Through Bosnia and the Herzegovina
Cosimo, Inc., 1. tra 2007. - Broj stranica: 508
In July of 1875, as Arthur Evans and his brother Lewis made plans to travel through Bosnia-Herzegovina on foot, revolution came to the Balkans. By the time the two Brits arrived a month later, full insurrection was underway and they found themselves not only travelers in a remote, unexplored land, but witnesses to history. Rich in its reflections on Bosnian culture, landscape, and history, Evans' account serves also as a window into one of the country's most important social upheavals. Part travelogue, part first-person journalism, this is living, breathing history at its best. Best known for discovering and naming the Bronze Age civilization of the Minoans, British archaeologist SIR ARTHUR JOHN EVANS (1851-1941) also wrote Cretan Pictographs and Prae-Phoenician Script, The Mycenaean Tree and Pillar Cult, and The Palace of Minos.
Što ljudi govore - Napišite recenziju
Na uobičajenim mjestima nismo pronašli nikakve recenzije.
Adriatic Agram amongst ancient antiquity arms Austrian Banjaluka beautiful bishop Bobovac Bogomiles Bosnia Bulgarian Byzantine called castle Catholic century Christian Church Consul costume Croatian Croats Dalmatian Doboj Eagusa Emperor Empire English Eoman Epidaurus Europe Foinica forest Franciscan frontier German Giaour Granitza Greek head heresy heretics Herzegovina HISTORICAL REVIEW houses Hungary Illyrian inscription insurgents insurrection Italian Jaycze King King of Hungary land Latin look Mahometan Military Frontier monastery monks Montenegro monument Moslem mosques Mostar mountain Mussulman Narenta Narentines Narona native neighbouring once Osmanli ourselves Pasha passed Patarenes peasants perhaps population present Primorie race rayah rock Roman round Sclaves seat seemed seen Serajevo Serbian Serbian empire Serbs side Sir Gardner Siscia Sizsek South Sclavonic Stephen stone streets Sultan Tesanj tion took town Travnik turbans Turkish Turks Tvartko Ussora valley Venetian village Voivode walls whole Zaptieh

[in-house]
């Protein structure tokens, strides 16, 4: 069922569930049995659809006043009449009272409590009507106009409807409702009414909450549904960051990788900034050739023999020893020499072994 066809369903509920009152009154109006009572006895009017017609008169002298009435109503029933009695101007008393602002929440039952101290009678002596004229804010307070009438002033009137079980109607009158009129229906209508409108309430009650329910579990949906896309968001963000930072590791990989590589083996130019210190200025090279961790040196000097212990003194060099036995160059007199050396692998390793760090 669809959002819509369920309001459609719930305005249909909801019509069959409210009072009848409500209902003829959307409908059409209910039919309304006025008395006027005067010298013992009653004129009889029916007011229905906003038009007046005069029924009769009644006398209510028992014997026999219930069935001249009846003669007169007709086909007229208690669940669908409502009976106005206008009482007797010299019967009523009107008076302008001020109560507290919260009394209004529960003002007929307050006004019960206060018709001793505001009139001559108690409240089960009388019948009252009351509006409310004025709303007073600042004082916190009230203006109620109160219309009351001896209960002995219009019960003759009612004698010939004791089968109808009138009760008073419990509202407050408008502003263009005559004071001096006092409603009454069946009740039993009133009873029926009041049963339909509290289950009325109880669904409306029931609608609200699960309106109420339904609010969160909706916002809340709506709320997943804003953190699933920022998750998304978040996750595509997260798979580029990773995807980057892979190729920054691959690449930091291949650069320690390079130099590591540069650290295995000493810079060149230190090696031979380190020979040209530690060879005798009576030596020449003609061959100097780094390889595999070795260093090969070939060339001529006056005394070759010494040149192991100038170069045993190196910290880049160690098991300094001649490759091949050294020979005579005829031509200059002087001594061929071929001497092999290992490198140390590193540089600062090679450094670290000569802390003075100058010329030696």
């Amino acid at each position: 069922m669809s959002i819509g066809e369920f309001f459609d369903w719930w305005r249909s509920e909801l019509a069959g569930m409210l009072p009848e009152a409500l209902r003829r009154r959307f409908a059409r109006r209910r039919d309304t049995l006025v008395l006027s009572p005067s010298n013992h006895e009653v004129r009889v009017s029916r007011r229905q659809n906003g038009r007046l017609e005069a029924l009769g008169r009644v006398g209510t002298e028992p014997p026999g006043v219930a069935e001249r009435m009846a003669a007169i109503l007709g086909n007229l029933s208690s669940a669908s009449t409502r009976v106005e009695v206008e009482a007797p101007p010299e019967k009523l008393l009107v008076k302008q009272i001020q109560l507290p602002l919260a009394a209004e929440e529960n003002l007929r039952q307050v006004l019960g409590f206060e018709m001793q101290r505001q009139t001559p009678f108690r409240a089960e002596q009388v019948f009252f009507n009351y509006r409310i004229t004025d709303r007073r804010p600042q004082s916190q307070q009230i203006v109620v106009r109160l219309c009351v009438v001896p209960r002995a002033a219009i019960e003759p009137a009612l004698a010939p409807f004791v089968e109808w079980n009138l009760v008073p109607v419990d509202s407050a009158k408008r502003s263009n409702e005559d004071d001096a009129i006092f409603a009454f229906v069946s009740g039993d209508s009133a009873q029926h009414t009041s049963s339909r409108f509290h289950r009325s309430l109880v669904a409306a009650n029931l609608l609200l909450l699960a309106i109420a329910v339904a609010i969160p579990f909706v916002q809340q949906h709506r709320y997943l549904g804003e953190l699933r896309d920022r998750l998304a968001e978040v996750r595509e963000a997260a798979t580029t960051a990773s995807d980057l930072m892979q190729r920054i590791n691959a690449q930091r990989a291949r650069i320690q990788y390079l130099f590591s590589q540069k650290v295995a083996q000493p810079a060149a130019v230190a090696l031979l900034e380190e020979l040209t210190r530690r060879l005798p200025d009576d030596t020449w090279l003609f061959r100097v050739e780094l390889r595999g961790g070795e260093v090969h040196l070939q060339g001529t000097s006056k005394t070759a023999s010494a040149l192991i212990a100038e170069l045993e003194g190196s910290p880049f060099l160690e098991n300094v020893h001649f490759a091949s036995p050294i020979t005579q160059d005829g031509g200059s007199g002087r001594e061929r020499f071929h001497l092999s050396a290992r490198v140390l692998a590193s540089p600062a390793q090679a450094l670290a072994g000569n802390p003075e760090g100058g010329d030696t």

Stranica vi - If this book should do anything to interest Englishmen in a land and people among the most interesting in Europe, and to open people's eyes to the evils of the government under which the Bosniacs suffer, its object will have been fully attained. Those who may be inclined to 'try Bosnia' will meet with many hardships.
Stranica lviii - Whatever were the favouring causes of this wide-spread renegation, its effect has been to afford us the unique phenomenon of a race of Sclavonic Mahometans. This must be borne in mind at the present moment, for nothing is more liable to confuse the questions at issue than to look on the Mussulman inhabitants of Bosnia and the Herzegovina as Turks. Conventionally, perhaps, one is often obliged to do so.
Stranica lix - Capstans, resided still in the feudal castles reared by their Christian ancestors ; they kept their old escutcheons, their Sclavonic family names, their rolls and patents of nobility inherited from Christian kings ; they led forth their retainers as of old under their baronial banners, and continued to indulge in the chivalrous pastime of hawking.